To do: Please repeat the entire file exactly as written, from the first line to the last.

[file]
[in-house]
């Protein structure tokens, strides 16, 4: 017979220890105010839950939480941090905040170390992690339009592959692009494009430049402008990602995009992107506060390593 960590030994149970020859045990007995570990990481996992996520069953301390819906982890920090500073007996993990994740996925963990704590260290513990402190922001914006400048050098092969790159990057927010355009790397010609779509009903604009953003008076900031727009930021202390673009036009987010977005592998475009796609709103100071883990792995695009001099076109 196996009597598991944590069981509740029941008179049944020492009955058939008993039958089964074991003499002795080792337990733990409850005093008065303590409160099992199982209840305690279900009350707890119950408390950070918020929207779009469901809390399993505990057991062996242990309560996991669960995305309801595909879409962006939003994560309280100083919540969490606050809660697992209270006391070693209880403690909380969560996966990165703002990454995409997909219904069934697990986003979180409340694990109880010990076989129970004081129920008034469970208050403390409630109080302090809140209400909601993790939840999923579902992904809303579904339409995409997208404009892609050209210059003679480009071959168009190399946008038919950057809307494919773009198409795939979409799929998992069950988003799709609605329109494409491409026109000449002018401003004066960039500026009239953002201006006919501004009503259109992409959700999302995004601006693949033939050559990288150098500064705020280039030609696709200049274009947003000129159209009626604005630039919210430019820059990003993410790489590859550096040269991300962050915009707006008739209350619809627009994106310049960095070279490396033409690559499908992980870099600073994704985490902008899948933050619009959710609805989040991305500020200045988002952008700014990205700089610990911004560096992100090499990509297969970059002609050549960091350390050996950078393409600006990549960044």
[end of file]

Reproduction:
[in-house]
């Protein structure tokens, strides 16, 4: 017979220890105010839950939480941090905040170390992690339009592959692009494009430049402008990602995009992107506060390593 960590030994149970020859045990007995570990990481996992996520069953301390819906982890920090500073007996993990994740996925963990704590260290513990402190922001914006400048050098092969790159990057927010355009790397010609779509009903604009953003008076900031727009930021202390673009036009987010977005592998475009796609709103100071883990792995695009001099076109 196996009597598991944590069981509740029941008179049944020492009955058939008993039958089964074991003499002795080792337990733990409850005093008065303590409160099992199982209840305690279900009350707890119950408390950070918020929207779009469901809390399993505990057991062996242990309560996991669960995305309801595909879409962006939003994560309280100083919540969490606050809660697992209270006391070693209880403690909380969560996966990165703002990454995409997909219904069934697990986003979180409340694990109880010990076989129970004081129920008034469970208050403390409630109080302090809140209400909601993790939840999923579902992904809303579904339409995409997208404009892609050209210059003679480009071959168009190399946008038919950057809307494919773009198409795939979409799929998992069950988003799709609605329109494409491409026109000449002018401003004066960039500026009239953002201006006919501004009503259109992409959700999302995004601006693949033939050559990288150098500064705020280039030609696709200049274009947003000129159209009626604005630039919210430019820059990003993410790489590859550096040269991300962050915009707006008739209350619809627009994106310049960095070279490396033409690559499908992980870099600073994704985490902008899948933050619009959710609805989040991305500020200045988002952008700014990205700089610990911004560096992100090499990509297969970059002609050549960091350390050996950078393409600006990549960044």